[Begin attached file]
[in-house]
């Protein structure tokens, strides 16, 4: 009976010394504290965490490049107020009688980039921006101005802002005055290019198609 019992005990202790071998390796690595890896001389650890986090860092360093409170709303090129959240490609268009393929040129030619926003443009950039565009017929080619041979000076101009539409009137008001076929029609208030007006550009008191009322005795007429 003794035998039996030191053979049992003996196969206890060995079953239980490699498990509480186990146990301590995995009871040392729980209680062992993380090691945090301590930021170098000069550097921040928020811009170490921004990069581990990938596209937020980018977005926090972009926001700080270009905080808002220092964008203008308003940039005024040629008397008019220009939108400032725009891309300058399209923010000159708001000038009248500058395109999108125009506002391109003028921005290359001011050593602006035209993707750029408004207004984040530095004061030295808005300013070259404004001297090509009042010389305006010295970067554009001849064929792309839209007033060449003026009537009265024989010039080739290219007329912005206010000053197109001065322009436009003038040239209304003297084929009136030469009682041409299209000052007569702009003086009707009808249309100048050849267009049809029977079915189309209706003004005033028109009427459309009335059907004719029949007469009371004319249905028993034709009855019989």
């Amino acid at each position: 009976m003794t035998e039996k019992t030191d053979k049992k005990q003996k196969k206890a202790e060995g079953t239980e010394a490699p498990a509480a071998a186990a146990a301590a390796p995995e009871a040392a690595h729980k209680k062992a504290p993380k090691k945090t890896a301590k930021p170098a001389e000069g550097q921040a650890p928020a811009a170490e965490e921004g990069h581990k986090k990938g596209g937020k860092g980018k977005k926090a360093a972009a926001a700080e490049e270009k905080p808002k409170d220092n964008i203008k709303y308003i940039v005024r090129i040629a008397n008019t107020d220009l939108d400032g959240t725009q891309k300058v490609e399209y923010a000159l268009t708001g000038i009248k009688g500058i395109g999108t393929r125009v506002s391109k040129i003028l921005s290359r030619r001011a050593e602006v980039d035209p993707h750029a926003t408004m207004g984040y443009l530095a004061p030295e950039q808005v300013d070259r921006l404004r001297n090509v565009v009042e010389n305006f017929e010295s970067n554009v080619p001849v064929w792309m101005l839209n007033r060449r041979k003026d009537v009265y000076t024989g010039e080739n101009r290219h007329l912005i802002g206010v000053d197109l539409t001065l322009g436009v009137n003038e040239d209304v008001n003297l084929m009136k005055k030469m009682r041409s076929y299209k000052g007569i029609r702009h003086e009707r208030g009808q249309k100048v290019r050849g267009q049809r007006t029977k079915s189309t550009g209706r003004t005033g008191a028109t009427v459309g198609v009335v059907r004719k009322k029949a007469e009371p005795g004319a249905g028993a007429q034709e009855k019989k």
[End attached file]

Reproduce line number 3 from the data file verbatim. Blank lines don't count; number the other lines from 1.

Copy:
């Amino acid at each position: 009976m003794t035998e039996k019992t030191d053979k049992k005990q003996k196969k206890a202790e060995g079953t239980e010394a490699p498990a509480a071998a186990a146990a301590a390796p995995e009871a040392a690595h729980k209680k062992a504290p993380k090691k945090t890896a301590k930021p170098a001389e000069g550097q921040a650890p928020a811009a170490e965490e921004g990069h581990k986090k990938g596209g937020k860092g980018k977005k926090a360093a972009a926001a700080e490049e270009k905080p808002k409170d220092n964008i203008k709303y308003i940039v005024r090129i040629a008397n008019t107020d220009l939108d400032g959240t725009q891309k300058v490609e399209y923010a000159l268009t708001g000038i009248k009688g500058i395109g999108t393929r125009v506002s391109k040129i003028l921005s290359r030619r001011a050593e602006v980039d035209p993707h750029a926003t408004m207004g984040y443009l530095a004061p030295e950039q808005v300013d070259r921006l404004r001297n090509v565009v009042e010389n305006f017929e010295s970067n554009v080619p001849v064929w792309m101005l839209n007033r060449r041979k003026d009537v009265y000076t024989g010039e080739n101009r290219h007329l912005i802002g206010v000053d197109l539409t001065l322009g436009v009137n003038e040239d209304v008001n003297l084929m009136k005055k030469m009682r041409s076929y299209k000052g007569i029609r702009h003086e009707r208030g009808q249309k100048v290019r050849g267009q049809r007006t029977k079915s189309t550009g209706r003004t005033g008191a028109t009427v459309g198609v009335v059907r004719k009322k029949a007469e009371p005795g004319a249905g028993a007429q034709e009855k019989k």